On first glance, I was annoyed, because there was so much redundancy in the foods examined: 11 entries for blackberries? Couldn’t they make up their minds?
On closer inspection, a deeper story emerged. Take a look at this and see what you find:
|Solabaer, Sola, Norway
|Blackberries, cultivated, canned, drained
|S&W Fine Food, USA
|Blackberries, cultivated, frozen
|Blackberries, cultivated, frozen
|Blackberries, cultivated, with sugar
|Blackberries, Dessert Berries, without sugar, frozen
|Norske Dessertbaer, Norway (berries from Poland)
|Blackberries, dried, “Loch Ness”
|The Norwegian Crop Institute
3 Purchased in grocery store, restaurant, cafe, bakery or marketplace.
4 Handpicked or received directly from supplier.
5 Previously published in Halvorsen et al. 2002 or Dragland et al. 2003
6 Previously published in Halvorsen et al. 2006.
Notice how much variation there is?
This table indicates what’s behind those eternally confusing reports about which food has the most antioxidant activity.
With a spread of more than tenfold in the antioxidant activity in blackberries, you simply have to look at two more factors:
It’s a reminder of something we know, but tend to forget in the barrage of information and anxiety around food.
- Plants and animals need nutrients, water, sunshine and air to grow; the quality and quantity of these things affects what they produce.
More species-appropriate and healthful growing environments produce more nutritious food than inappropriate or unhealthful environments.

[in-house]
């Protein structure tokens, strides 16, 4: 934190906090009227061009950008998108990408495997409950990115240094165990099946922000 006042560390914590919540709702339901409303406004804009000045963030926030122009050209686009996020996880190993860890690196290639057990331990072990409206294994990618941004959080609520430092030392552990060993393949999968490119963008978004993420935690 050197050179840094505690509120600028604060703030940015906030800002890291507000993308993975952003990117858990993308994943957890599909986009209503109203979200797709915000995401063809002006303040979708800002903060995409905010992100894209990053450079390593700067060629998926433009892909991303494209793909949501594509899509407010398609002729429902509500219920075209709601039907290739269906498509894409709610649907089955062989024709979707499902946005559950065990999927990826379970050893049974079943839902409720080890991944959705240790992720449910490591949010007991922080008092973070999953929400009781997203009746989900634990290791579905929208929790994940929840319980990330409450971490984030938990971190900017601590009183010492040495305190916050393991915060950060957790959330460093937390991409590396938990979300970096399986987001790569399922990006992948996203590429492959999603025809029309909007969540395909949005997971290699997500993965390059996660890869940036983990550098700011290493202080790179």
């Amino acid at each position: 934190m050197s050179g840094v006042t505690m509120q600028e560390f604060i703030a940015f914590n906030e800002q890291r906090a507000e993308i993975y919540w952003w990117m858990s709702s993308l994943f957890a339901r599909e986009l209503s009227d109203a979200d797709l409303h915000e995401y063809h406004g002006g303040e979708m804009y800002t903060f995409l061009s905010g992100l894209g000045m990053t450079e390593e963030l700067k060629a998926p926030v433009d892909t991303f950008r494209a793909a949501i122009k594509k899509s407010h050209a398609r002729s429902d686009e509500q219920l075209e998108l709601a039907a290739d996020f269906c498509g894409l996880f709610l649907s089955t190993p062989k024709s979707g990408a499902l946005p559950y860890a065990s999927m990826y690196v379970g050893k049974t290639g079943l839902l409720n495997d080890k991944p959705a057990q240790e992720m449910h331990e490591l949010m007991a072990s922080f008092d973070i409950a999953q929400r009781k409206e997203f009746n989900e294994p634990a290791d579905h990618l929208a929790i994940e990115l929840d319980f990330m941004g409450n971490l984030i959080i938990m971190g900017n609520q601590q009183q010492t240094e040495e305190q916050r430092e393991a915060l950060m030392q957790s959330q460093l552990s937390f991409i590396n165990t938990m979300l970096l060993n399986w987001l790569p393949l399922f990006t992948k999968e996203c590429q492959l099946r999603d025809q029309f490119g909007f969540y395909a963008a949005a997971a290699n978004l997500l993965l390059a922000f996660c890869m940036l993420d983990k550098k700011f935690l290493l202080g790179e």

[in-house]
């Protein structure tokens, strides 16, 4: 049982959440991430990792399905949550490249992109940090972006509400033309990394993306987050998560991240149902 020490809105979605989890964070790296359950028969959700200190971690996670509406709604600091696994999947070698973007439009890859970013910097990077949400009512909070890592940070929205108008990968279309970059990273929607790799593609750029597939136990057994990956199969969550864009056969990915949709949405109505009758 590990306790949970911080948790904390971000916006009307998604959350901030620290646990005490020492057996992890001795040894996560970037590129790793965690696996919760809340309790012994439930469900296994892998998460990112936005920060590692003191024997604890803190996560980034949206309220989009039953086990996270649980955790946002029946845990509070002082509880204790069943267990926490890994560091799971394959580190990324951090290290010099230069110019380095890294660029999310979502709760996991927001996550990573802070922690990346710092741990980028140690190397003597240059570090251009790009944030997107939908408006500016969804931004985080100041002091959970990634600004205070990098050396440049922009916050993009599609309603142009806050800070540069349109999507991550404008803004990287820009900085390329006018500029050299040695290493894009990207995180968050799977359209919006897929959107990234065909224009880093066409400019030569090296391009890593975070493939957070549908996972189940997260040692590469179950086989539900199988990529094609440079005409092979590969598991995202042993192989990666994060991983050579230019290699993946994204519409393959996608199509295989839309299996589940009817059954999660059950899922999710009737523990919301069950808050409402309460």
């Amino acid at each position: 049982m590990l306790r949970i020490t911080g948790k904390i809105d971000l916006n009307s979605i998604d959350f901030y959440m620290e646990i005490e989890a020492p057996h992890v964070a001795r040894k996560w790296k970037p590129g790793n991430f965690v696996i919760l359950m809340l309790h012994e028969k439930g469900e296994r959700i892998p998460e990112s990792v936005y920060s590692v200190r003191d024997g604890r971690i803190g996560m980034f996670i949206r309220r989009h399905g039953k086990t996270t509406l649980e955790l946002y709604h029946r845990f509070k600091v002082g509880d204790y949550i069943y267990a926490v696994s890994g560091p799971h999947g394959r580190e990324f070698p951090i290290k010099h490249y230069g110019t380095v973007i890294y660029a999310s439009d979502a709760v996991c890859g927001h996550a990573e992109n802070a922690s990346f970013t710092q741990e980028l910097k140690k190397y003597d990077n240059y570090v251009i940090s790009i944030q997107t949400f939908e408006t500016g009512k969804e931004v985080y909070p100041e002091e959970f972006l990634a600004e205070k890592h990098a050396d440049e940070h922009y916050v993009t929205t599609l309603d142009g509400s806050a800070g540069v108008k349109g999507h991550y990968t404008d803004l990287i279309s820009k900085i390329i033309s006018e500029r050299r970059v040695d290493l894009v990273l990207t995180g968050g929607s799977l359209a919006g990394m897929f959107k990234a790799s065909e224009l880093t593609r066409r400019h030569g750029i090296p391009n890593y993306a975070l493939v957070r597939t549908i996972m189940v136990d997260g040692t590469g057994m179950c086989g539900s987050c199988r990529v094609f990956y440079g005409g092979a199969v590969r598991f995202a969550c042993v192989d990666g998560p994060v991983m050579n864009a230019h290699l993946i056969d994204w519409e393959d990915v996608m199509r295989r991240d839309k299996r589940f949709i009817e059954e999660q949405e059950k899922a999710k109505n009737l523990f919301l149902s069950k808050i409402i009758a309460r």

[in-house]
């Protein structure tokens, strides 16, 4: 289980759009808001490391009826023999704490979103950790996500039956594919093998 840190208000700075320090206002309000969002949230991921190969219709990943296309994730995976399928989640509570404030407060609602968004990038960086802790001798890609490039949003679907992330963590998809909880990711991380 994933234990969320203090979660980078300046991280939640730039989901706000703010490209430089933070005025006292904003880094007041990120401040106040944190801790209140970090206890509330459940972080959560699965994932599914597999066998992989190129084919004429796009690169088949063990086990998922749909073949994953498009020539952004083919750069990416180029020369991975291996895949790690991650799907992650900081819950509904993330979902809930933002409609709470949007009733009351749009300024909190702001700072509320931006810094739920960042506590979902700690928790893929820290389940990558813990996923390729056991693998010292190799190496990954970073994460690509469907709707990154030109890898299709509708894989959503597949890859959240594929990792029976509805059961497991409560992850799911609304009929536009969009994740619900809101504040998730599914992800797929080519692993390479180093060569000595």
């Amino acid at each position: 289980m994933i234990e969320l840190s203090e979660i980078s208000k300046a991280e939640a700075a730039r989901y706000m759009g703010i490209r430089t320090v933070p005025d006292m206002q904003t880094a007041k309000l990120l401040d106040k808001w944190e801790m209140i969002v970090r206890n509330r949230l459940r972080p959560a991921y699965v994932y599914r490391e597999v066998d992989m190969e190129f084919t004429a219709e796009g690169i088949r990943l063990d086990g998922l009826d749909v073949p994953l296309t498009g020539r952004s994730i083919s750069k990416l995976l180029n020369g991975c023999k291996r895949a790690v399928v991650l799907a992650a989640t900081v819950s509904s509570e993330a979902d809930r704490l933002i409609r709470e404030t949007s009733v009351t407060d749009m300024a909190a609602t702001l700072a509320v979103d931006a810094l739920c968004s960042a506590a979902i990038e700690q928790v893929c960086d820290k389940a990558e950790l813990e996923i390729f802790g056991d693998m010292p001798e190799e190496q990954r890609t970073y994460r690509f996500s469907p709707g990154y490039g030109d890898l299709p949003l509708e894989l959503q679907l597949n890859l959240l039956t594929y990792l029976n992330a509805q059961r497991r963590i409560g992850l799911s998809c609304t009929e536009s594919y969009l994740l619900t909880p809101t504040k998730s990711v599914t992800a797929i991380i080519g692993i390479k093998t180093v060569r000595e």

Different strains of the same species have different attributes, as someone who has tasted longhorn steak and kobe steak side-by-side could probably tell you.
- Food nutrients are reactive, which means that heat and light are going to make them change over time.
If they weren’t reactive, they wouldn’t be nutrients, because nutrients need to be amenable to digestion and assimilation — that is, physical and chemical reactions — before they can do us any good.
Therefore, food nutrients are susceptible to heat, light and time.
Cultivated blackberries from 3 different places had an antioxidant score that varied by roughly a third. That’s a significant variation!
There was only one sample of wild berries, which rated about the same as the best of the cultivated fresh berries from the same region. Wild strains of berries are generally more nutritious, so it should be said that this study does not specify if these berries were from a wild strain, or from a cultivated strain found growing in the wild. Not everyone realizes there’s a difference, but heredity matters (kobe/longhorn.)
Processing makes a huge difference in the amount of nutrition available per, say, 100 grams.
Notice how the canned berries, which are subjected to considerable heat in the canning process, have the least antioxidants.
The frozen berries, which are meant to last awhile (thus being subject to time) have less bounce per ounce than some, but more than the canned berries.
The fresh Norwegian berries that travelled to Belgium are likewise impoverished, and the distinguishing factor between them and the Norwegian berries in Norway is the transit… time.
This may also be due to using a strain of blackberry that withstands transport better — a trait which, in produce, often goes with a lower nutritional profile.